FDI inflows stoop to 14-month low

FOREIGN DIRECT investment (FDI) net inflows declined for a third straight month in July, slumping to the lowest level in 14 months as investors remained cautious amid elevated inflation and slowing global growth.

Data released by the Bangko Sentral ng Pilipinas (BSP) on Monday showed FDI net inflows fell by 64.4% to $460 million in July from $1.29 billion a year earlier. 

This was the lowest monthly FDI inflow recorded since the $455 million posted in May 2021.

Month on month, FDI net inflows dropped by 2.3% from $471 million in June.

“In July 2022, FDI net inflows decreased due largely to the lower non-residents’ net investments in debt instruments of their local affiliates. This decrease more than offset the growth in their net investments in equity capital,” the BSP said in a statement. 

By component, non-residents’ net investments in debt instruments of local affiliates plunged by 80.6% to $213 million in July, from $1.093 billion a year ago.

In contrast, investments in equity and investment fund shares rose by 24.7% in July to $248 million. 

FDIs in equity capital (other than reinvestment of earnings) surged by 268.2% to $137 million in July from $37 million in the same month last year.   

Broken down, equity capital placements jumped by 63.5% annually to $155 million, while withdrawals dropped by 69.1% to $18 million.   

For the month, equity placements were mainly from Singapore, Japan, and the United States. These were placed mostly in construction, manufacturing, and real estate industries.

Reinvestment of earnings dropped by 31.4% to $111 million year on year in July, from the $162 million in 2021.

The latest FDI data reflected worries over an expected global recession as many economies are expected to slow down next year, China Banking Corp. Chief Economist Domini S. Velasquez said in a Viber message.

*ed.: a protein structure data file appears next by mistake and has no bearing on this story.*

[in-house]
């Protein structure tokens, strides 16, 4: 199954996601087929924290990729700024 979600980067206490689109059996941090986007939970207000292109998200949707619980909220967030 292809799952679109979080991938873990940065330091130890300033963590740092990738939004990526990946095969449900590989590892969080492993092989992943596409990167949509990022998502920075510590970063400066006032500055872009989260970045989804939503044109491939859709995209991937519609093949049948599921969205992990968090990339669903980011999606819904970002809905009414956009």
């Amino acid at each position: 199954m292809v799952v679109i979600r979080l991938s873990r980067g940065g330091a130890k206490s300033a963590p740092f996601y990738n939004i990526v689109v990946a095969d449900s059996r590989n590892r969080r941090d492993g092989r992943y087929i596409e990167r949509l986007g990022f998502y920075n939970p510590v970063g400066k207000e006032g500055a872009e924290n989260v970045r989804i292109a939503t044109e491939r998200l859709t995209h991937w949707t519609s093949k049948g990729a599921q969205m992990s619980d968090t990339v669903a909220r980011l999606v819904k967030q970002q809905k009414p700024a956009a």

“Tighter financial conditions in major source countries could have contributed to lower FDI. A rising interest rate environment, more pessimistic business environment, and higher cost may refrain foreign companies from investing in the near term,” she said.   

Heightened market volatility may have also contributed to the drop in FDI inflows in July, when the US Federal Reserve delivered another large rate hike, Rizal Commercial Banking Corp. Chief Economist Michael L. Ricafort said in an e-mail note.

“(FDI) was also partly weighed (down) by higher inflation and interest rates that are drags to new investments/FDIs globally and locally,” Mr. Ricafort added.   

In an off-cycle move, the BSP raised its benchmark interest rate by 75 bps in July, bringing it to 3.25% in an attempt to curb inflation.

Inflation climbed to 6.4% year on year in July, from 6.1% in June and 3.7% a year ago. It was also the fourth straight month that inflation breached the BSP’s 2-4% target.   

For the first seven months of the year, total FDI net inflows fell by 12% to $5.101 billion from $5.795 billion during the same period in 2021.

“All major FDI components yielded lower net inflows in January-July 2022 as foreign investors remained cautious amid continued adverse global conditions,” the BSP said.   

In the January to July period, foreign investments in debt instruments slipped by 12.6% year on year to $3.555 billion.

Investments in equity and investment fund shares declined by 10.4% to $1.546 billion in the first seven months.

Net foreign investments in equity capital dropped by 13.7% to $876 million. Equity capital placements fell by 21.6% to $977 million, while withdrawals decreased by 56.2% to $101 million.   

Most of these placements were from Japan, the United States, Singapore, and Malaysia.

Reinvestment of earnings was down by 5.7% to $670 million in the first seven months of the year.

According to Mr. Ricafort, there may still be an uptick in FDI inflows in the coming months as the Marcos administration secured investment commitments during the President’s visits to Indonesia, Singapore, and United States.

Investors could also become more decisive on expansion projects as the economy further reopens, Mr. Ricafort said.   

“As evident in industries that are experiencing positive inflows, such as construction, real estate, and manufacturing, medium-term outlook in the Philippines remain bullish,” Ms. Velasquez said.   

The central bank projects FDI net inflows will reach $10.5 billion this year. — Keisha B. Ta-asan

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